London enters “golden era” of funding options for commercial litigation as money pours in

Whitehead: third-party investment is increasingly attractive

Competition between London-based investors in litigation will bring down prices and loosen up investor criteria, although the outlook for funding smaller cases is bleak, a leading broker has predicted.

Matthew Amey, a director of the insurance and litigation funding broker TheJudge, said London was entering a “golden age for commercial litigation funding options in sizeable cases”.

There were more options for funding in the capital than anywhere else in the world, he estimated. Even Australia, “the birthplace of litigation funding”, does not have such a diverse funding market or such wide-ranging expertise.

He told the Law Society civil justice section conference that competition between third-party funders was “very healthy”, with “more and more funds coming into the market all the time”, although the threshold for funding cases was set quite high.

But “over time, because there is a lot of capital in the market, the investor criteria will come down and there will be more offers being made… and competition will increase such that prices will start to come down. But it will take time.”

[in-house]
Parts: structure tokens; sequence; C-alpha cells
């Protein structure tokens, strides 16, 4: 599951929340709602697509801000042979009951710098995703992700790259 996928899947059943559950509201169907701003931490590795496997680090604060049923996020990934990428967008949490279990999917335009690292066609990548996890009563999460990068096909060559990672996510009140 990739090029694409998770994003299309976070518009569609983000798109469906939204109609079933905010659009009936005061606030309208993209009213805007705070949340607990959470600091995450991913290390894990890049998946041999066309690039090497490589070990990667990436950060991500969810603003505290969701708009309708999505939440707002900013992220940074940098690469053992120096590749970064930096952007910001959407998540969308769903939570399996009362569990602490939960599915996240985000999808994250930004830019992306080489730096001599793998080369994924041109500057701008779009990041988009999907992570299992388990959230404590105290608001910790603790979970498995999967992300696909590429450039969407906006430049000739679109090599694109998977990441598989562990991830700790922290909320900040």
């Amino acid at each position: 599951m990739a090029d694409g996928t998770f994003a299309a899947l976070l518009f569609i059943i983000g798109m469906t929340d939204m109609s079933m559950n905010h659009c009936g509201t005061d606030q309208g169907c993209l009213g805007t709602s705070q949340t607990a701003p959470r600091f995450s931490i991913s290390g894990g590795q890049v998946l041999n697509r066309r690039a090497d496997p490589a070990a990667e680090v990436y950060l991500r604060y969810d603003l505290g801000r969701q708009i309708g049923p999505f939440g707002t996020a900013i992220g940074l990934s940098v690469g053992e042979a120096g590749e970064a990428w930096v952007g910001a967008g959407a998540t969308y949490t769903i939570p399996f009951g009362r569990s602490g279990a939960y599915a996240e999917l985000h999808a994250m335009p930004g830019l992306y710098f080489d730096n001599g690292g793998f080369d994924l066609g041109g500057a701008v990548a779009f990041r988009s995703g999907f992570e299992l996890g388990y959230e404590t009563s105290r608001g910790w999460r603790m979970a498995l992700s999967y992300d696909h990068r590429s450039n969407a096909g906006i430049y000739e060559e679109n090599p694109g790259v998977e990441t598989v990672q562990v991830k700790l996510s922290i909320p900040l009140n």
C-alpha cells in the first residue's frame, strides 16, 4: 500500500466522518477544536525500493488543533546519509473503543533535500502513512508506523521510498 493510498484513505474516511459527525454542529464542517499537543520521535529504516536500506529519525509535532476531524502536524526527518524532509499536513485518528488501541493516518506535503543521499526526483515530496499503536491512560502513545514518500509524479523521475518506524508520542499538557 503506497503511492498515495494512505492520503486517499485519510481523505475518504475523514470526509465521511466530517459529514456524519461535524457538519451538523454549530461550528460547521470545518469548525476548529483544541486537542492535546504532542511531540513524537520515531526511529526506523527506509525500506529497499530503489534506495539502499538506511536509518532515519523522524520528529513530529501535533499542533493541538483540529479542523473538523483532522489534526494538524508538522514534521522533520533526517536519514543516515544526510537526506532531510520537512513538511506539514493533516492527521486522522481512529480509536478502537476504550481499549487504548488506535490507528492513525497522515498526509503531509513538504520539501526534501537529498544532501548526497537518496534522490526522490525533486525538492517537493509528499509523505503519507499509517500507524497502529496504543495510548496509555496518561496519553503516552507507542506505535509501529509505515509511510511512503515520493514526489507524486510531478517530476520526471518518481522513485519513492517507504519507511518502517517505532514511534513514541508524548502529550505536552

The Jackson reforms meant that “for smaller cases the future is more bleak”, Mr Amey added. While historically the legal merits of a case and the probability of being paid at the end have dominated funding calculations, “now it’s all about the ratio between damages to costs” – which in general needs to be at least five to one – and the damages to funding required ratio, and the ratio of risk to reward.

He described the launch of the Association of Litigation Funders as a “real milestone for the market”, whose code of conduct had brought “a lot of credibility” and was “an important kitemark for quality and reliability”.

Fraser Whitehead, practice group leader of Russell Jones and Walker’s group litigation and commercial services department, part of Slater & Gordon, told the conference that third-party investment was increasingly attractive in an era of growing pressures on law firm funding.

But he argued for a spotlight on the social dimension of litigation funding: “It could be a real asset if the focus of at least some investors is on the benefit of delivering access to justice, by which I mean the rights of the majority of people, not just a minority.”

At the same conference, litigation funder Harbour revealed that it is considering using alternative business structures to make funds available to law firms that work under damages-based agreements from next April.



10 June 2021

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